Dr Rick Crownshaw

Rick works extensively in the field of memory and trauma studies, American literature (particularly of the twentieth and twenty-first century), and the Environmental Humanities (culture and climate change, the Anthropocene and oil).

Staff details

Dr Rick Crownshaw


Senior Lecturer


English and Creative Writing


r.crownshaw (@gold.ac.uk)

Dr Rick Crownshaw was appointed by Goldsmiths in 2005, before which he was a lecturer in the Department of American Studies, Keele University, 2000-2001, and the Department of English, Manchester Metropolitan University, 2001-2005. 

Academic qualifications

  • BA English and American Studies (Keele University, 1993)
  • MA in Post-1945 American Literature and Literary Theory (University of Sussex, 1994)
  • DPhil in American Literature (University of Sussex, 2000)
  • Postgraduate Certificate in Teaching and Learning in Higher Education (Open University, 2001)



  • Inventing the Nation: American Literature in the Mid-Nineteenth Century
  • Introduction to American Literature and Culture
  • The American South
  • Modern American Fiction
  • Hollywood Cinema, 1945 to the Present Day


  • Twenty-First-Century American Fiction
  • American Literature and Culture: Critical and Theoretical Concepts
  • The Contemporary American Novel in the Era of Climate Change

Current administrative duties

  • Programme Coordinator and Admissions Tutor for the Pathway in American Literature and Culture, MA in Literary Studies
  • Chair, MA Teaching and Learning Committee 

Areas of PhD supervision

I have supervised doctoral theses on Holocaust memoryscapes, and nineteenth-, twentieth- and twenty-first-century American literature and culture (with a particular emphasis on memory and trauma). So far, I have supervised six theses to completion.

Current projects under my supervision include the posthuman in contemporary European and American fiction, and Holocaust literature, memorialisation and the new materialism. In addition to the above areas, I am keen to supervise projects on contemporary American fiction, cultural memory and trauma studies, and representations of Anthropocene (including narratives of climate change/oil/fossil fuels more generally/energy/environmental catastrophe/speculative and science fiction).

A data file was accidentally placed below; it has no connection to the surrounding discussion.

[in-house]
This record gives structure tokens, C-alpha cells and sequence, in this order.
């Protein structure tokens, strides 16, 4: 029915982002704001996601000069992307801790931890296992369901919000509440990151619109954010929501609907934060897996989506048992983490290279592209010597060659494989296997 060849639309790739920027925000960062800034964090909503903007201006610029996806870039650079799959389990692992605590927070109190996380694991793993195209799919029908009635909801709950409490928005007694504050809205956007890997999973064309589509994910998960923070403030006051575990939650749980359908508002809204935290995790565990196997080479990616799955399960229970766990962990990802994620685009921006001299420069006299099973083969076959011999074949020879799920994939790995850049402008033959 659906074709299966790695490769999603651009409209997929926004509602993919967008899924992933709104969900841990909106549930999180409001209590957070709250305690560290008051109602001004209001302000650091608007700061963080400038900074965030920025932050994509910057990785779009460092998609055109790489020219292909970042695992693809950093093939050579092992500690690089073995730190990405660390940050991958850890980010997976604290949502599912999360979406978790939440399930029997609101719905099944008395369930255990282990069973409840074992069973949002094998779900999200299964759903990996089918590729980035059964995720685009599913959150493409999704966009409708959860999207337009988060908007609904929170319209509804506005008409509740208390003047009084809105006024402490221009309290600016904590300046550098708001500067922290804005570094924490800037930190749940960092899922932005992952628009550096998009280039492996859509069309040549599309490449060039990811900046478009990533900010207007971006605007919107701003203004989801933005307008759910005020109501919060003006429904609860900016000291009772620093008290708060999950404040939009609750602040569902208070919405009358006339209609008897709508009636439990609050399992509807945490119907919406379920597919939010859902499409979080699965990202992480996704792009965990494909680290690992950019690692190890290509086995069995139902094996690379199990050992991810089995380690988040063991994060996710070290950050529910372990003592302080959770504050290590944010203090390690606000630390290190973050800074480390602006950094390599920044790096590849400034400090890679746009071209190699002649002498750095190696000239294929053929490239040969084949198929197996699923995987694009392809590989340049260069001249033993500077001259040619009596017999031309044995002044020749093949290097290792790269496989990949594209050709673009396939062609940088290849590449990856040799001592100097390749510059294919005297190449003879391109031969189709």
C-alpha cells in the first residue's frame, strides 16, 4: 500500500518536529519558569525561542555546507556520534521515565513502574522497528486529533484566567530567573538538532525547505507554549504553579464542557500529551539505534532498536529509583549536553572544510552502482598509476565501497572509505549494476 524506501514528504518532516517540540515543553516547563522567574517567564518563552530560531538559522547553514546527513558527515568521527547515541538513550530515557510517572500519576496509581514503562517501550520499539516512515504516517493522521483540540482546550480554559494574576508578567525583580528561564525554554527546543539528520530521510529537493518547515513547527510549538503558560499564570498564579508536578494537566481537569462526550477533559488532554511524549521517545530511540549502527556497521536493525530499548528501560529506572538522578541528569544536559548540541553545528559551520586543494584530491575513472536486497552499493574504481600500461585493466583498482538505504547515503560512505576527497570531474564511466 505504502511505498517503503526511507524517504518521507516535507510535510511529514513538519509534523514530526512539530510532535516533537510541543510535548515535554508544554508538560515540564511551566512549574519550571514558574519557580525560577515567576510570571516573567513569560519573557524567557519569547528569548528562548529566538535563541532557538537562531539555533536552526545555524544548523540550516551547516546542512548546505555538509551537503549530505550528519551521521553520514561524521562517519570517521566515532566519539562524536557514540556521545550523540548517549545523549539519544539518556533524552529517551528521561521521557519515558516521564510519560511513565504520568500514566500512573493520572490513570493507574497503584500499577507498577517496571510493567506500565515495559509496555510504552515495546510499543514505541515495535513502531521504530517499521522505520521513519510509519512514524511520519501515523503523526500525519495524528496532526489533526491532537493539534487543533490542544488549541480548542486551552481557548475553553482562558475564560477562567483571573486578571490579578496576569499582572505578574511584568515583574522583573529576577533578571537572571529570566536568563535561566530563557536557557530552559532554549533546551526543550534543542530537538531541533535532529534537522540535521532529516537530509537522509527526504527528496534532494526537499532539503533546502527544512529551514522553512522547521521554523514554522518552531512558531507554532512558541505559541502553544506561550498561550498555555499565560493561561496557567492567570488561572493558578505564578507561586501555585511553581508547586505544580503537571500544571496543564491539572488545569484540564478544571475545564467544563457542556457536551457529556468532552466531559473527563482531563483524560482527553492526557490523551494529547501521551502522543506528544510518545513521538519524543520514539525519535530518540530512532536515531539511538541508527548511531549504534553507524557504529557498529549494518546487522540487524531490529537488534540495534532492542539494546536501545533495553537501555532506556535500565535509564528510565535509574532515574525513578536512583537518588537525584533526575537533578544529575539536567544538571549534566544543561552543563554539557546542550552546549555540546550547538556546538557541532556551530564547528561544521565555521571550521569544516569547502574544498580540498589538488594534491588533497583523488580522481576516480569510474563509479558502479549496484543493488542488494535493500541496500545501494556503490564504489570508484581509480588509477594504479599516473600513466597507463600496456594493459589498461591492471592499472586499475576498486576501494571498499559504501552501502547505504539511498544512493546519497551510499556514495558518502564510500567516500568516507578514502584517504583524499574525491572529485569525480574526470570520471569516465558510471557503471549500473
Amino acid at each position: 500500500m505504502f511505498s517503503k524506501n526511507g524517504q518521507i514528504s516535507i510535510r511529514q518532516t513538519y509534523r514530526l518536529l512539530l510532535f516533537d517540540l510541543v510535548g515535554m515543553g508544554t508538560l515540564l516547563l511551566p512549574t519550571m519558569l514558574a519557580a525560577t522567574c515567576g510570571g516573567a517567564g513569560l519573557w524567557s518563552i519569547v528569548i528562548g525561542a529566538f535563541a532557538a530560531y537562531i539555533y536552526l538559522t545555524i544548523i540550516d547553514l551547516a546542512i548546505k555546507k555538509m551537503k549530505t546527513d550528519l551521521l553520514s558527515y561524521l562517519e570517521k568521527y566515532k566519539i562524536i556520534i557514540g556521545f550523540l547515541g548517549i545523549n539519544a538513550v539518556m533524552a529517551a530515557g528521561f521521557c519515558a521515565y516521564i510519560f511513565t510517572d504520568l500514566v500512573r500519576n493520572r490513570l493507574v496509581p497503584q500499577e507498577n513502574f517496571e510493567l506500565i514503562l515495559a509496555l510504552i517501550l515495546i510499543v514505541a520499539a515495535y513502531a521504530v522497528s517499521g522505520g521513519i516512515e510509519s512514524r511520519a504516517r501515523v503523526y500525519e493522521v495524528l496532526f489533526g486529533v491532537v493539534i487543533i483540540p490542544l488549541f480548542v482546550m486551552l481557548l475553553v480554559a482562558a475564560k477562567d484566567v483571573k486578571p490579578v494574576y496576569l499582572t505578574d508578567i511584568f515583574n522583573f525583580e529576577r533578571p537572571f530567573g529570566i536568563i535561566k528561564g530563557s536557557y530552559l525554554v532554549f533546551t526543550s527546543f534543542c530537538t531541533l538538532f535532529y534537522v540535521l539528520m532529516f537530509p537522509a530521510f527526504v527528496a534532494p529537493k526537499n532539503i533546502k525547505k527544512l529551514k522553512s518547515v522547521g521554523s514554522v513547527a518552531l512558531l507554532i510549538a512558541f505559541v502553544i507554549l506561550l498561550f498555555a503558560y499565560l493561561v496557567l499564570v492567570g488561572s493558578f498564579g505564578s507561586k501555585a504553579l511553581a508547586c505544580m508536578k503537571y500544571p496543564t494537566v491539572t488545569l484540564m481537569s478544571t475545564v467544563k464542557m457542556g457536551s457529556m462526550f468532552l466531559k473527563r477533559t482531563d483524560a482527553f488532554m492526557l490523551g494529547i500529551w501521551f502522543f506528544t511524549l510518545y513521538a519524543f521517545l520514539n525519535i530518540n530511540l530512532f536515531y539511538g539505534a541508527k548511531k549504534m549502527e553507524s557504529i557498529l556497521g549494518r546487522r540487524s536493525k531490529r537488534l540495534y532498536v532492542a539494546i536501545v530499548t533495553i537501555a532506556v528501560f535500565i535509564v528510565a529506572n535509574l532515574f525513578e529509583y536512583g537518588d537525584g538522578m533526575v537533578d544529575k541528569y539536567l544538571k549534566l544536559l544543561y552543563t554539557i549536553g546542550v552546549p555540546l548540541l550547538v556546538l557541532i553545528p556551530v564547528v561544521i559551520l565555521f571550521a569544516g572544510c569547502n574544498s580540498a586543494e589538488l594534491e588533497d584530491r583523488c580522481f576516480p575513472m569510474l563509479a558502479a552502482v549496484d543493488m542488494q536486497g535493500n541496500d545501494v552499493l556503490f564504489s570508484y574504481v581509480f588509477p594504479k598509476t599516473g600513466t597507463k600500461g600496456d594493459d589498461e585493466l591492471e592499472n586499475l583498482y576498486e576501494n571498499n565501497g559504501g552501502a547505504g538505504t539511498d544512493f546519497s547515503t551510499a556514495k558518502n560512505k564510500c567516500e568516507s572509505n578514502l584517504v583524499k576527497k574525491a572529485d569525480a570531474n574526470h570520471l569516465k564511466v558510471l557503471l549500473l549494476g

Publications and research outputs


Crownshaw, Richard. 2010. The Afterlife of Holocaust Memory in Contemporary Literature and Culture. Basingstoke, UK: Palgrave Macmillan. ISBN 9780230581876

Edited Book

Crownshaw, Richard, ed. 2014. Transcultural Memory. London and NY: Routledge. ISBN 978-0415824484

Edited Journal

Craps, Stef and Crownshaw, Richard, eds. 2018. Studies in the Novel Special Issue: The Rising Tide of Climate Change Fiction, Studies in the Novel, 50(1). 0039-3827

Book Section

Crownshaw, Richard. 2023. The Entangled Times of COVID, Climate, and Race in the US Reading the “Heterotemporality” of Colson Whitehead's Zone One. In: Sibylle Baumbach and Birgit Neumann, eds. Temporalities in/of Crises of Anglophone Literatures. New York: Routledge, pp. 61-79. ISBN 9781003348122

Crownshaw, Richard. 2023. Remembering the Anthropocene in the Literature of War: Tim O'Brien's The Things They Carried. In: Lucy Bond and Jessica Rapson, eds. New Directions in Literature and Memory. Palgrave Macmillan.

Crownshaw, Richard. 2020. Climate Change Perpetrators: Ecocriticism, Implicated Subjects, and Anthropocene Fiction. In: Susanne C. Knittel and Zachary J. Goldberg, eds. The Routledge International Handbook of Perpetrator Studies. Abingdon: Routledge. ISBN 9781138103245


Craps, Stef and Crownshaw, Richard. 2018. Introduction: The Rising Tide of Climate Change Fiction. Studies in the Novel, 50(1), pp. 1-8. ISSN 0039-3827